Egyptian archaeologists unearthed the remains of an ancient Greek temple dedicated to Egyptian cat goddess Bastet in the Mediterranean city of Alexandria, the antiquities department said Tuesday.
The mission, led by Mohamed Abdel Maqsoud, head of Antiquities of Lower Egypt, discovered the remains of a temple of Queen Berenike, the wife of King Ptolemy III who ruled Egypt between 246 and 222 B.C., in the Kom al Dikka area in Alexandria.
"The discovered remains are 196 feet tall and 49 feet in width," antiquities chief Zahi Hawass said in a statement. He said the temple was "subjected to destruction during later eras when it was used as a quarry, which led to the disappearance of many of its stone blocks."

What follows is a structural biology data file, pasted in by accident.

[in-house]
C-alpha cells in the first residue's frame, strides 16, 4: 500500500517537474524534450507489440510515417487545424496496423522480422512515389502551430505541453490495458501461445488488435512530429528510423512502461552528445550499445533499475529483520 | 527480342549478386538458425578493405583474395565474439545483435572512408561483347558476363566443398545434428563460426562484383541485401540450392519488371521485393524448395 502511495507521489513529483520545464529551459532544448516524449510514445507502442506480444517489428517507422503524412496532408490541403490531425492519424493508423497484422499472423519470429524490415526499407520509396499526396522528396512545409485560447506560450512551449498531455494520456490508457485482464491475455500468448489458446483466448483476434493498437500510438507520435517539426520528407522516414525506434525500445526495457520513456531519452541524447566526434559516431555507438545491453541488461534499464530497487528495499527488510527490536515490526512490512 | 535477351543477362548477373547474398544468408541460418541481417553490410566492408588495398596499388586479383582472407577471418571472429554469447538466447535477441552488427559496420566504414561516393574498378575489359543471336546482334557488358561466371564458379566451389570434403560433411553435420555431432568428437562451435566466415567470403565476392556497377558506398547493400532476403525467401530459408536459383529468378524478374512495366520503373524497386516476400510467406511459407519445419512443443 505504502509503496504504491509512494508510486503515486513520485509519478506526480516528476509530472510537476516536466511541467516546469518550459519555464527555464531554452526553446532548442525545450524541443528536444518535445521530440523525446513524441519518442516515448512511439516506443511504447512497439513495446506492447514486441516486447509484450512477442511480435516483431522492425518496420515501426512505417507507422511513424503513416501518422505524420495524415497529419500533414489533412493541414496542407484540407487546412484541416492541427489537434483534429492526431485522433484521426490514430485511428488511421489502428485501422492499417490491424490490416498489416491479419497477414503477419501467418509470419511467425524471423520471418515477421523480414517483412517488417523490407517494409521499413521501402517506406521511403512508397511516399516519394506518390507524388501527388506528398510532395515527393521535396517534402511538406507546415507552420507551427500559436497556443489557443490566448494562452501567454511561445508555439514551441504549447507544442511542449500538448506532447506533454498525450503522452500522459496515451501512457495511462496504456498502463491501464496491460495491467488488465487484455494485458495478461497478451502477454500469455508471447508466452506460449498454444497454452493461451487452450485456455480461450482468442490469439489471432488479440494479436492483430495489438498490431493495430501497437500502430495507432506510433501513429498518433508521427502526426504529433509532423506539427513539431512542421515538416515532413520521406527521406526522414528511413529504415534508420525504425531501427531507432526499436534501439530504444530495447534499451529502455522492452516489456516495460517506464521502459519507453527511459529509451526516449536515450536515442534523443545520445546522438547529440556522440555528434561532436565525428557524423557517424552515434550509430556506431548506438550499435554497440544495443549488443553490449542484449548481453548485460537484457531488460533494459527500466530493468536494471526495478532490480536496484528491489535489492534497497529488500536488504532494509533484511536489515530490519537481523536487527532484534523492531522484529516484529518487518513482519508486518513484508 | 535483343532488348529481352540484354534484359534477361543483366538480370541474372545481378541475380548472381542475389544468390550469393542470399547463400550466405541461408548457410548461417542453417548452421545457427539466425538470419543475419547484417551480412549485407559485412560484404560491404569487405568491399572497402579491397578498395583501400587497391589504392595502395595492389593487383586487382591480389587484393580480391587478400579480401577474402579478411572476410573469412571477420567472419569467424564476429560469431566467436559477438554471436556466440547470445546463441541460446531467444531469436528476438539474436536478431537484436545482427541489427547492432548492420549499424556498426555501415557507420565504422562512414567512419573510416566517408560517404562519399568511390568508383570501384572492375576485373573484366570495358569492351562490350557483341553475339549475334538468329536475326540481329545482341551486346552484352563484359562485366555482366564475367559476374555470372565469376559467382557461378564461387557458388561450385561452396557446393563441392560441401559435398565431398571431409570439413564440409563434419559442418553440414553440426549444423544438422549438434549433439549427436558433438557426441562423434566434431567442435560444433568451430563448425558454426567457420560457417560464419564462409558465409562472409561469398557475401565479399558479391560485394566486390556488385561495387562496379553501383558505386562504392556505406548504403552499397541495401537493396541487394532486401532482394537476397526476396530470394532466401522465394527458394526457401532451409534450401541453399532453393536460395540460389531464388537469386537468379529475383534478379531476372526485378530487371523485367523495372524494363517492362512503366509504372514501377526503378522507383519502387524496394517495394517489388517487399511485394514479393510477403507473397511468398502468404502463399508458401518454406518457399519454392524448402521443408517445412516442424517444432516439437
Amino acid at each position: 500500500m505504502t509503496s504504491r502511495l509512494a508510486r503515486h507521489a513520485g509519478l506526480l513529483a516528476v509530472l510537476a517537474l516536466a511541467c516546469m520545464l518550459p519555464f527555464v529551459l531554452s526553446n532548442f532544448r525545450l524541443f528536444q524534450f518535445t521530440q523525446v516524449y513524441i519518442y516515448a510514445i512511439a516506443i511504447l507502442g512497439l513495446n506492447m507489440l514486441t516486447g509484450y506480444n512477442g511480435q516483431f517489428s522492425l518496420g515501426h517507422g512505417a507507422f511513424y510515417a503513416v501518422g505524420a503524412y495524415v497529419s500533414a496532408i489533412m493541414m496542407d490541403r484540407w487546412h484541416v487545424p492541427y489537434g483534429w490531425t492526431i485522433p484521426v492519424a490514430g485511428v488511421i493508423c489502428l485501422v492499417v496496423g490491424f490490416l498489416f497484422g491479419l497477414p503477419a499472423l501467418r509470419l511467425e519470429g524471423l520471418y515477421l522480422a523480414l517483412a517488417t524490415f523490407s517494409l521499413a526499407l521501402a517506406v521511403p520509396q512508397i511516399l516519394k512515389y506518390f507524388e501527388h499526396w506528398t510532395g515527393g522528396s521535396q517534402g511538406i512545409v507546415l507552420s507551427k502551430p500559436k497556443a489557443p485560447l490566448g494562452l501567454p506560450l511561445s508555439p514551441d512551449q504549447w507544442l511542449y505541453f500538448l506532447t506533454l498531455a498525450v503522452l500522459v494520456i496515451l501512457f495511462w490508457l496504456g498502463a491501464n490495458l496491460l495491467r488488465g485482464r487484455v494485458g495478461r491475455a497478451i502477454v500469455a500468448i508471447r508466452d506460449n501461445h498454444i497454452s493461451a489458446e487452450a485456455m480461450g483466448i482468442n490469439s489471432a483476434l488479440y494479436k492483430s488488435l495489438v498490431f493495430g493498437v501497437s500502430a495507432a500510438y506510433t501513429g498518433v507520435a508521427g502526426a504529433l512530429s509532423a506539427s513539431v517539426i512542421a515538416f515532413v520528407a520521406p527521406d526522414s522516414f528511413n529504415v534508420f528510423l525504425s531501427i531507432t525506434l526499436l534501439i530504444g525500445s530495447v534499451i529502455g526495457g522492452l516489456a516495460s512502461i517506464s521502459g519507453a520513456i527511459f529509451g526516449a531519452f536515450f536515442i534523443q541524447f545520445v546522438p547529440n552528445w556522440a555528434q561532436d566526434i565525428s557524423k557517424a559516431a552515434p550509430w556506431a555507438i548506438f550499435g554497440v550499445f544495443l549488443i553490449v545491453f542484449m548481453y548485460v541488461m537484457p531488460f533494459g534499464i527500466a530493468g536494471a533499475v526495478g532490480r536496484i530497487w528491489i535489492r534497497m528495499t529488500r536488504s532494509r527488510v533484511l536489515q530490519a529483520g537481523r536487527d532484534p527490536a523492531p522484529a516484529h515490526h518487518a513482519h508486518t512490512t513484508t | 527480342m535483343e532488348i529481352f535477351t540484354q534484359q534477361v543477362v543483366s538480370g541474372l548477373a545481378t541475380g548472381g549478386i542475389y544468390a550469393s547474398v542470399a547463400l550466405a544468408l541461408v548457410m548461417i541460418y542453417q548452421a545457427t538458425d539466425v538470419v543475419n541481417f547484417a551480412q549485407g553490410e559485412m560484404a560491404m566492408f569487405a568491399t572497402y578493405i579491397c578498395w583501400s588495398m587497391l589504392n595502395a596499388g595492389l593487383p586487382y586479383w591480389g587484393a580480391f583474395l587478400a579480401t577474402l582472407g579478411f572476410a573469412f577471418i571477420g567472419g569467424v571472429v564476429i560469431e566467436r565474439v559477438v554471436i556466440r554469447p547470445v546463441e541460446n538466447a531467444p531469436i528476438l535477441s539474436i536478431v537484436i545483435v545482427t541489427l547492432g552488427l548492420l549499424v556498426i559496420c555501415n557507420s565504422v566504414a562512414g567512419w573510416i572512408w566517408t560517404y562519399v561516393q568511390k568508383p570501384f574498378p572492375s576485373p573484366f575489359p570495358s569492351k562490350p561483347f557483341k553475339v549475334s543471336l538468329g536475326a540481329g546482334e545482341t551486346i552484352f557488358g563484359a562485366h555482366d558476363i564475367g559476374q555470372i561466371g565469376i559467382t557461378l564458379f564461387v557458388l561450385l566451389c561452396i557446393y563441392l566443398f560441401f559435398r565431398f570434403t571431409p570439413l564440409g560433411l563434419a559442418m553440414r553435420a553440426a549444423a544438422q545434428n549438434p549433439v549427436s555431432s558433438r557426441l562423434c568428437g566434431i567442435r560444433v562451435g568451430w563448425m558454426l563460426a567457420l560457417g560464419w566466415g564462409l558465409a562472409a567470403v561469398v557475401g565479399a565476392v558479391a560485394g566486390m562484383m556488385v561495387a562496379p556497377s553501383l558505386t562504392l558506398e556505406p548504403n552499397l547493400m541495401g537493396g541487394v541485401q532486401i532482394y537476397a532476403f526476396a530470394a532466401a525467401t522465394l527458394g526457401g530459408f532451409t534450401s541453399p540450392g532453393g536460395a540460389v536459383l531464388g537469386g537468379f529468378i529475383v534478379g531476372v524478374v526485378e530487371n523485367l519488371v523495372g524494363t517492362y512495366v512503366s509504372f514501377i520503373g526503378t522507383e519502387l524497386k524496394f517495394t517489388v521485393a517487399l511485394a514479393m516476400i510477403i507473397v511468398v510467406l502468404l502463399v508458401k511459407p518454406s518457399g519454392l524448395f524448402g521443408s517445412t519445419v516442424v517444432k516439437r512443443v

A group of 600 Ptolemaic statues were also unearthed during the routine excavations, including a large collection of icons depicting Bastet, goddess of protection and motherhood.
The discovery in Kom al Dikka is the first Ptolemaic temple discovered in Alexandria to be dedicated to the goddess Bastet, Abdel Maqsoud was quoted as saying in the statement.
"It indicates that the worship of the goddess Bastet continued in Egypt after the decline of the ancient Egyptian era," he said.
The Ptolemaic period marks the Greek rule of Egypt from 305 B.C. until the Roman conquest in 30 B.C.
Alexandria became the capital city of Ptolemaic Egypt and thrived as the center of Greek culture and trade.